rom a Canadian perspective one of the male tournament's highlights was 1989, when two of the male quarterfinalists were Canadians. But in 2019 Canada had a lot more to celebrate when Bianca Andreescu won her home tournament. And when one looks at the winners list it's a veritable who's who of tennis, from titans of yesteryear such as Björn Borg and John McEnroe to modern day greats Roger Federer, Rafael Nadal, and Novak Djokovic on the men's side, with the female champions including Serena Williams, Martina Navratilova, and Chris Evert.
This tournament wasn't Bianca Andreescu's only major victory in 2019, however. She went on to win the US Open, including an epic final match victory over no less a figure than Serena Williams (whom she also beat in Canada). Andreescu became the first Canadian to claim a Grand Slam tournament title, so when she returns to defend her Canadian Open title there are sure to be plenty of viewers, and wagers. (This may make it value to bet against her, as the weight of money placed at sportsbooks can make title bets on someone other than a fancied home favourite decent value).
The ultimate prize of the Canadian Football League (CFL) is the Grey Cup, the championship match and trophy that goes to the victor. It's also one of biggest moments in both the Canadian annual TV calendar, and one of the top Canadian sporting events to bet on, making it a favourite of sportsbooks and spectators alike.
Just as the Stanley Cup is named after Governor General Lord Stanley of Preston, the Grey cup is named after Earl Grey, who, rather ironically, originally intended it to be a hockey trophy.
The variety of winners is one of the best things about the Grey Cup, with no team winning consecutive victories since 2009 and 2010 when the Montreal Alouettes achieved two on the bounce. This opens the way to promising early bets on title contenders, which may come good or have scope to be successfully hedged later on.
It's also wise to keep an eye on the weather, as the Grey Cup has seen more than its share of inclement weather playing a role on the outcome. There was heavy snowfall in 2017, fog in 1962 that led to the conclusion being postponed, and the so-called Ice Bowl of 1977 occurred when the artificial turf froze over.
Betting opportunities are abundant for this sporting and televisual highlight in the Canadian year, with basic markets like predicting the winner complemented with under/over markets, MVP predictions, and similar specials. At the time of writing, betting may occur through provincial lotteries that require three games to be bet on at a single time but the probable legalising of single events sports betting in the country during 2021 (hopefully from Spring onwards) is going to make betting on the CFL and Grey Cup better than ever.
Ice hockey is one of Canada's national sports, and there are seven Canadian teams that form part of the National Hockey League (NHL), the rest being from the US. As you might expect, this makes the Stanley Cup, the championship trophy of the NHL, one of the single biggest Canadian sporting events to bet on. Fast-paced and high impact, ice hockey is not for the faint of heart, whether on the ice or watching.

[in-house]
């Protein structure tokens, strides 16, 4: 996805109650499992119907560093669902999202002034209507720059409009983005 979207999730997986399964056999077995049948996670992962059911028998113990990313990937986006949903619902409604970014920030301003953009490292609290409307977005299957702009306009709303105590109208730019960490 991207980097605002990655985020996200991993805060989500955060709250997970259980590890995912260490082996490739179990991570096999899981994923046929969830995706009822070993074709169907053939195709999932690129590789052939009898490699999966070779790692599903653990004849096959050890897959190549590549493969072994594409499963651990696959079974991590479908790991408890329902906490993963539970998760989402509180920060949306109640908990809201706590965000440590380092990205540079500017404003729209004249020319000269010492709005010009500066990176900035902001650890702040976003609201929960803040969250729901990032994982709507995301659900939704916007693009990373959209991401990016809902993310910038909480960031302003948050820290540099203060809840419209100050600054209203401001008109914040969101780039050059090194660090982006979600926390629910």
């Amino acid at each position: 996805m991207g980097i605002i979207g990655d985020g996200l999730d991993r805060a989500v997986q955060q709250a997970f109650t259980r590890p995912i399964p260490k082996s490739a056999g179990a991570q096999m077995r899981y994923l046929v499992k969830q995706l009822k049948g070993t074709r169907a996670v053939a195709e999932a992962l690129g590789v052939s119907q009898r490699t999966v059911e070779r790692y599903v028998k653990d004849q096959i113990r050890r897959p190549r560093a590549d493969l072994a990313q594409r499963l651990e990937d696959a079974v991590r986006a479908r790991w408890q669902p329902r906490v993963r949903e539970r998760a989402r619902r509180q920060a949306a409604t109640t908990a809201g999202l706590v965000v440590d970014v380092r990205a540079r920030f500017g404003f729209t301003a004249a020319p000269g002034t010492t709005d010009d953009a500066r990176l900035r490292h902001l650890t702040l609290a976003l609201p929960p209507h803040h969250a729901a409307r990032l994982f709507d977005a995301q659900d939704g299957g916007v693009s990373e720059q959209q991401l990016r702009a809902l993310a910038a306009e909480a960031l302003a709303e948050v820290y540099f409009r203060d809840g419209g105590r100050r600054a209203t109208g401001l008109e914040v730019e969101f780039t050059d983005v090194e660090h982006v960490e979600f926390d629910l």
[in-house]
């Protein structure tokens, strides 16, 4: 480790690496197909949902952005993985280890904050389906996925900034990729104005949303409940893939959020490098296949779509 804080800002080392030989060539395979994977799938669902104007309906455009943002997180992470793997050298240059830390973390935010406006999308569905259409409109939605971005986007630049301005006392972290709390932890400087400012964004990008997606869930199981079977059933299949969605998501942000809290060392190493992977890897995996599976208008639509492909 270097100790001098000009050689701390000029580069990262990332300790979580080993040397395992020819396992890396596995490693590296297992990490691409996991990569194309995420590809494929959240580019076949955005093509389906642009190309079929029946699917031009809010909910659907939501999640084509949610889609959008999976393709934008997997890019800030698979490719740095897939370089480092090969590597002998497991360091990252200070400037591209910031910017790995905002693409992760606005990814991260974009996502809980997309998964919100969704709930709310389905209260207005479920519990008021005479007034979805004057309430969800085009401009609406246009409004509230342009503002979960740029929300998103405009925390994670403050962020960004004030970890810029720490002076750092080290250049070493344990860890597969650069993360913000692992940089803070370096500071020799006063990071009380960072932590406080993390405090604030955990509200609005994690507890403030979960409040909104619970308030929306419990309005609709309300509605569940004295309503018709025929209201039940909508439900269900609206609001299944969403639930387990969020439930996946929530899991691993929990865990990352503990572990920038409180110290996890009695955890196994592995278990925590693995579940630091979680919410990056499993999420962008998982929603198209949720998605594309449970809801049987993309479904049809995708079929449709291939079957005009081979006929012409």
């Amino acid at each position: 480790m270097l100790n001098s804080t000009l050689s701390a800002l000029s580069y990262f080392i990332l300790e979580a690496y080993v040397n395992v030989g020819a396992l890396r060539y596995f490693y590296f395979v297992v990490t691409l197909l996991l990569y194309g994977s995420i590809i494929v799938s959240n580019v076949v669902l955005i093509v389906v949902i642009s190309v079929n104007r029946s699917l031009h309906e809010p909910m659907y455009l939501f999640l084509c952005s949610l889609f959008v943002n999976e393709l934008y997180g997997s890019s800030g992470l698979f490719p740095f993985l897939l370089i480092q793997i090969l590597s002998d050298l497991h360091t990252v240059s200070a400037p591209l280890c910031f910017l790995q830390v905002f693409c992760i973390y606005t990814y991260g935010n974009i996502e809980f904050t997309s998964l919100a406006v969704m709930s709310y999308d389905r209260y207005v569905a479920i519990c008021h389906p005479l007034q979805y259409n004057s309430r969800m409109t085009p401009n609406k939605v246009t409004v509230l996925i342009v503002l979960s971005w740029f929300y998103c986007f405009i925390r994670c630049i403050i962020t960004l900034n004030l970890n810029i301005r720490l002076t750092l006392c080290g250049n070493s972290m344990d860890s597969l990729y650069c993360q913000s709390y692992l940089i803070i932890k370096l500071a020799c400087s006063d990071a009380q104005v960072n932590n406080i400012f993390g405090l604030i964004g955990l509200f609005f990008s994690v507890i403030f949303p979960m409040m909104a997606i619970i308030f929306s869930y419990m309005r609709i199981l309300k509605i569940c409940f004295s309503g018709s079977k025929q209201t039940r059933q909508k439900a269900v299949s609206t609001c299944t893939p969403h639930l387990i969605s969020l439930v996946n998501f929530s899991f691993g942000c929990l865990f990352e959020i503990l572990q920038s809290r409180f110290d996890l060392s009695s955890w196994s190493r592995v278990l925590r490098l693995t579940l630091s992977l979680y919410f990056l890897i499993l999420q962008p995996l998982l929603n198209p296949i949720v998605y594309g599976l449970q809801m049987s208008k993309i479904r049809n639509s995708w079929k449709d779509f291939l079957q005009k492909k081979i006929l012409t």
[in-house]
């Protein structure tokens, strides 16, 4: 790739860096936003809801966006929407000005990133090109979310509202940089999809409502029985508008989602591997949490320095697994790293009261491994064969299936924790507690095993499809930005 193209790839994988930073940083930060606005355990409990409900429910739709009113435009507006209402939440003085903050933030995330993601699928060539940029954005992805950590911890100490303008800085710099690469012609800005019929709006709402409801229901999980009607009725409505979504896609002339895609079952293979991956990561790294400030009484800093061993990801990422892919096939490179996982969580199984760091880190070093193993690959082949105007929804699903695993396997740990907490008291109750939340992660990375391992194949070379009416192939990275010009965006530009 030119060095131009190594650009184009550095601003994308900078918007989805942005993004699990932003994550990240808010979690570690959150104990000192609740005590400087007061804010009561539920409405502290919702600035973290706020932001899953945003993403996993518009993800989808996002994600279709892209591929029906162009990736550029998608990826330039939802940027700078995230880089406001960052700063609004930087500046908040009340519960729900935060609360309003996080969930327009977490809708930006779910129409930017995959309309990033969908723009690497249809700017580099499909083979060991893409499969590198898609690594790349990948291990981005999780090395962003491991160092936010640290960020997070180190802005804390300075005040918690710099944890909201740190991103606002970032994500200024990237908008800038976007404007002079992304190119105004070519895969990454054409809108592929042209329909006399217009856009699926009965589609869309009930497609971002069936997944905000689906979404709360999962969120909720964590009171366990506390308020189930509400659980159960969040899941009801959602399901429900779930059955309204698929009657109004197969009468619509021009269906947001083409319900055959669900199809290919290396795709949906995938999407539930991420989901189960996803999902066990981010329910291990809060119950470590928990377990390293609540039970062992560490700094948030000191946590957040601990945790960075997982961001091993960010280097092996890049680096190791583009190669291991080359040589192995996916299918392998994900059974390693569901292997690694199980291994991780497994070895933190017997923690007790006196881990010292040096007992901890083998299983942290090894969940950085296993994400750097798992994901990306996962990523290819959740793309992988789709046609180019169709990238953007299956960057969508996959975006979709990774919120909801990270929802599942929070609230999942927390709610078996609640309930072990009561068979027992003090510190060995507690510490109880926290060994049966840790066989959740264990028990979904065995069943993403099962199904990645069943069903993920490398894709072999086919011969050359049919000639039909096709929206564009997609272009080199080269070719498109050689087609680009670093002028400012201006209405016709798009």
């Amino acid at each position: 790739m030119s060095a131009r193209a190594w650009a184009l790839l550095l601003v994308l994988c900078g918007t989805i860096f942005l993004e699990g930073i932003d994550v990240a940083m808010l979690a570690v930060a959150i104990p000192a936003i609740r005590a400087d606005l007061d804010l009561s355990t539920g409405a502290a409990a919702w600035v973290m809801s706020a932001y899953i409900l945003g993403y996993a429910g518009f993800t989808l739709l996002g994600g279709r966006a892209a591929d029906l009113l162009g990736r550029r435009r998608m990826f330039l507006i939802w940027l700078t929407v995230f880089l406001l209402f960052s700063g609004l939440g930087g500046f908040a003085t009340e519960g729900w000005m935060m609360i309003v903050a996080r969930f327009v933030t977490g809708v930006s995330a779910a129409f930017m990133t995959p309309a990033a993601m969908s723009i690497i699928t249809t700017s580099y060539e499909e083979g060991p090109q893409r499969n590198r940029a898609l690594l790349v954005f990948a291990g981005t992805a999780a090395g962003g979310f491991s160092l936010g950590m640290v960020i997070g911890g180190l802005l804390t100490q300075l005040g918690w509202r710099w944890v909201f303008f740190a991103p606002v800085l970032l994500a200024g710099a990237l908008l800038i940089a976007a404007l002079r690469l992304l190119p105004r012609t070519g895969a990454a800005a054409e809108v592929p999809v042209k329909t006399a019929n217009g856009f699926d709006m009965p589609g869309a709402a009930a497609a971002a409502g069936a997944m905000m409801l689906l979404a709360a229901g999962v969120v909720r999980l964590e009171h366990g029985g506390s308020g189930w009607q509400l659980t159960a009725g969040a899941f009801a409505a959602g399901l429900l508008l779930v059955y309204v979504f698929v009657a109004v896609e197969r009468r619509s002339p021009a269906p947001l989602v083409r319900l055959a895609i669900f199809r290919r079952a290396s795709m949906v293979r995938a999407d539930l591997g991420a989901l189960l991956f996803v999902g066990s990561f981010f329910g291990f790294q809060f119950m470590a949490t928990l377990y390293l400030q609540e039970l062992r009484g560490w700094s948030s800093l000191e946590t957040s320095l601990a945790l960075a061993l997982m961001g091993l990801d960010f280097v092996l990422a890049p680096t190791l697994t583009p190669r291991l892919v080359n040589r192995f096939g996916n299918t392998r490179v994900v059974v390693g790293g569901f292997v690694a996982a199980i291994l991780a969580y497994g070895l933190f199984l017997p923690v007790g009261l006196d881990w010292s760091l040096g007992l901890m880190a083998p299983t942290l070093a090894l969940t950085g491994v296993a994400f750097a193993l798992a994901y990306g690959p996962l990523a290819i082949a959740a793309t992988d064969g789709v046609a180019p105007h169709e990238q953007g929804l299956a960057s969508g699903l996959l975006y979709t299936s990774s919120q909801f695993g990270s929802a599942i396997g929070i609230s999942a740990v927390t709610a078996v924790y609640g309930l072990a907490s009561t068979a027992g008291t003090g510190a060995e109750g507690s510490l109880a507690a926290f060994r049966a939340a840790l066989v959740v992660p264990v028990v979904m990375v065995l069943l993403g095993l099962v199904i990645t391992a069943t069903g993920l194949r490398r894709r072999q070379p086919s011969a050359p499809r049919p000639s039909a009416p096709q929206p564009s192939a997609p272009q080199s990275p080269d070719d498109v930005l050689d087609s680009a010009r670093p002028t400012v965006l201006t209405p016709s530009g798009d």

It's high popularity has helped drive interest and sportsbooks have been quick to develop a broad range of betting markets for those into both wagers and hockey. From basic win/loss options through to handicap and precise scoreline markets, plus period betting, there's a great range of options for bettors to consider when deciding where to place their money when predicting outcomes.
And no hockey result matters more than the winner of the Stanley Cup, the oldest sports trophy in North America, with a heritage dating back all the way to the 19th century.
The best way to make money betting, though this is easier said than done, is to disagree with as many people as possible while still being right. Because if no-one thinks your pick will win, the odds will be very, very long, and any payout correspondingly great.
One perfect example of how backing the underdog can pay out big time happened in the 2019 Stanley Cup. The odds on the St. Louis Blues claiming their first ever win were on the long side - quite the opposite of when playing with free spins. So long, in fact, that a $400 bet yielded a $100,000 payout (before taxes), which was exactly what happened to one devoted, and lucky fan, as reported by sports betting publication The Action Network.
Scott Berry was the Blues fan who put his money where his heart was, and ended up making a fortune. Because St. Louis Blues were propping up the table at the time of his bet in January, Berry got cracking odds of 250/1. Despite the chance to sell his bet and cash out early for guaranteed (but smaller) profits, Berry held his nerve and was duly rewarded with a Stanley Cup victory he'll never forget.
As the above major events make plain, there are plenty of great events and sports to bet on in Canada, from the most-watched and most epic races Formula 1 has ever seen, to dramatic victories in tennis and baseball. There's a rich sporting heritage in Canada, dating back to noble governors-general lending their name to numerous trophies. The present-day is bright, with Andreescu's Canadian Open triumph paving the way to a first Canadian Grand Slam. And the highly likely loosening of restrictions on betting will make all of this even better than it is already, if the legislation passes.